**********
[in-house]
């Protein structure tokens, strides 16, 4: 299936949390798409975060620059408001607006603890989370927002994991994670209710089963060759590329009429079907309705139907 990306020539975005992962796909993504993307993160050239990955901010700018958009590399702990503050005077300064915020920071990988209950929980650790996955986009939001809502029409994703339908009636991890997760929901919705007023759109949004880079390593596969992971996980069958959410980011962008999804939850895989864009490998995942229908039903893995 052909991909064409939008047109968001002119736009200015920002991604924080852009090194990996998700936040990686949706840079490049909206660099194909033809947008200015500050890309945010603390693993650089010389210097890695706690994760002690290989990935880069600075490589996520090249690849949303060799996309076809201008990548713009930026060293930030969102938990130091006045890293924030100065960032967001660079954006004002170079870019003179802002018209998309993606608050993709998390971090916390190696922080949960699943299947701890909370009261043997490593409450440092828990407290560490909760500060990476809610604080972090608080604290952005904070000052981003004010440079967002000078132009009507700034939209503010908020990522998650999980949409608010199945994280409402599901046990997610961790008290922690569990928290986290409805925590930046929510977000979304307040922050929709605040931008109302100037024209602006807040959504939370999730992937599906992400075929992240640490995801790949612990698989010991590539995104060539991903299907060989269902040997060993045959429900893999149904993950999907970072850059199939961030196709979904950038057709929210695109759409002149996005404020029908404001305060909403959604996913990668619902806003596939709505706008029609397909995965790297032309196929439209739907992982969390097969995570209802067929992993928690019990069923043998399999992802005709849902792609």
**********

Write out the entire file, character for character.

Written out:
[in-house]
């Protein structure tokens, strides 16, 4: 299936949390798409975060620059408001607006603890989370927002994991994670209710089963060759590329009429079907309705139907 990306020539975005992962796909993504993307993160050239990955901010700018958009590399702990503050005077300064915020920071990988209950929980650790996955986009939001809502029409994703339908009636991890997760929901919705007023759109949004880079390593596969992971996980069958959410980011962008999804939850895989864009490998995942229908039903893995 052909991909064409939008047109968001002119736009200015920002991604924080852009090194990996998700936040990686949706840079490049909206660099194909033809947008200015500050890309945010603390693993650089010389210097890695706690994760002690290989990935880069600075490589996520090249690849949303060799996309076809201008990548713009930026060293930030969102938990130091006045890293924030100065960032967001660079954006004002170079870019003179802002018209998309993606608050993709998390971090916390190696922080949960699943299947701890909370009261043997490593409450440092828990407290560490909760500060990476809610604080972090608080604290952005904070000052981003004010440079967002000078132009009507700034939209503010908020990522998650999980949409608010199945994280409402599901046990997610961790008290922690569990928290986290409805925590930046929510977000979304307040922050929709605040931008109302100037024209602006807040959504939370999730992937599906992400075929992240640490995801790949612990698989010991590539995104060539991903299907060989269902040997060993045959429900893999149904993950999907970072850059199939961030196709979904950038057709929210695109759409002149996005404020029908404001305060909403959604996913990668619902806003596939709505706008029609397909995965790297032309196929439209739907992982969390097969995570209802067929992993928690019990069923043998399999992802005709849902792609």